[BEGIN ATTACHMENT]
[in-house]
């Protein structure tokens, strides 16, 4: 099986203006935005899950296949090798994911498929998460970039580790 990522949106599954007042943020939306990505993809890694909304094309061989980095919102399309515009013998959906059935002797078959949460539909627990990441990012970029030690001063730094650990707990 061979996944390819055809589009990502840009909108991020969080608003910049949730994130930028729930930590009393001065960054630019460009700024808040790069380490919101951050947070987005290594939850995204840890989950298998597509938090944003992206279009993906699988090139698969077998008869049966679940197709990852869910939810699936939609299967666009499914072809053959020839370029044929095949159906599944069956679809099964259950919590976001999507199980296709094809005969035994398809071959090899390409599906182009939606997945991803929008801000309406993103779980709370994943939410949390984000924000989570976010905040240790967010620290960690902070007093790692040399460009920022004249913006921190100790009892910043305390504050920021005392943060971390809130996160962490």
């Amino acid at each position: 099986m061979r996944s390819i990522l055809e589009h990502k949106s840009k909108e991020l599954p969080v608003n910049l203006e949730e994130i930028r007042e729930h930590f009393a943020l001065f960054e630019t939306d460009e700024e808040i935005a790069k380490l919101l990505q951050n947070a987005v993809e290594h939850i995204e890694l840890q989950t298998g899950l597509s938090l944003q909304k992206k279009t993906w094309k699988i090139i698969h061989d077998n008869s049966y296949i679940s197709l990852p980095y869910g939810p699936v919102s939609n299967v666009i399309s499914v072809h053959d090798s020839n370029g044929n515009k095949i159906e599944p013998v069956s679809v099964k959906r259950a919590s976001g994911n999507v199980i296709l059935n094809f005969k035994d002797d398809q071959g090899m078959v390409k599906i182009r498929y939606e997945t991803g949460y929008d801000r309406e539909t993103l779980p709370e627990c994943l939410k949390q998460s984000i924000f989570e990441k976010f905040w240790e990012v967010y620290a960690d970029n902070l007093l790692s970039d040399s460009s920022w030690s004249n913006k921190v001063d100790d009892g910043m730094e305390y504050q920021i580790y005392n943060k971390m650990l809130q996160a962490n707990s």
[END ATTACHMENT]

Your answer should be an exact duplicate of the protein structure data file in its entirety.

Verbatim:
[in-house]
């Protein structure tokens, strides 16, 4: 099986203006935005899950296949090798994911498929998460970039580790 990522949106599954007042943020939306990505993809890694909304094309061989980095919102399309515009013998959906059935002797078959949460539909627990990441990012970029030690001063730094650990707990 061979996944390819055809589009990502840009909108991020969080608003910049949730994130930028729930930590009393001065960054630019460009700024808040790069380490919101951050947070987005290594939850995204840890989950298998597509938090944003992206279009993906699988090139698969077998008869049966679940197709990852869910939810699936939609299967666009499914072809053959020839370029044929095949159906599944069956679809099964259950919590976001999507199980296709094809005969035994398809071959090899390409599906182009939606997945991803929008801000309406993103779980709370994943939410949390984000924000989570976010905040240790967010620290960690902070007093790692040399460009920022004249913006921190100790009892910043305390504050920021005392943060971390809130996160962490």
């Amino acid at each position: 099986m061979r996944s390819i990522l055809e589009h990502k949106s840009k909108e991020l599954p969080v608003n910049l203006e949730e994130i930028r007042e729930h930590f009393a943020l001065f960054e630019t939306d460009e700024e808040i935005a790069k380490l919101l990505q951050n947070a987005v993809e290594h939850i995204e890694l840890q989950t298998g899950l597509s938090l944003q909304k992206k279009t993906w094309k699988i090139i698969h061989d077998n008869s049966y296949i679940s197709l990852p980095y869910g939810p699936v919102s939609n299967v666009i399309s499914v072809h053959d090798s020839n370029g044929n515009k095949i159906e599944p013998v069956s679809v099964k959906r259950a919590s976001g994911n999507v199980i296709l059935n094809f005969k035994d002797d398809q071959g090899m078959v390409k599906i182009r498929y939606e997945t991803g949460y929008d801000r309406e539909t993103l779980p709370e627990c994943l939410k949390q998460s984000i924000f989570e990441k976010f905040w240790e990012v967010y620290a960690d970029n902070l007093l790692s970039d040399s460009s920022w030690s004249n913006k921190v001063d100790d009892g910043m730094e305390y504050q920021i580790y005392n943060k971390m650990l809130q996160a962490n707990s």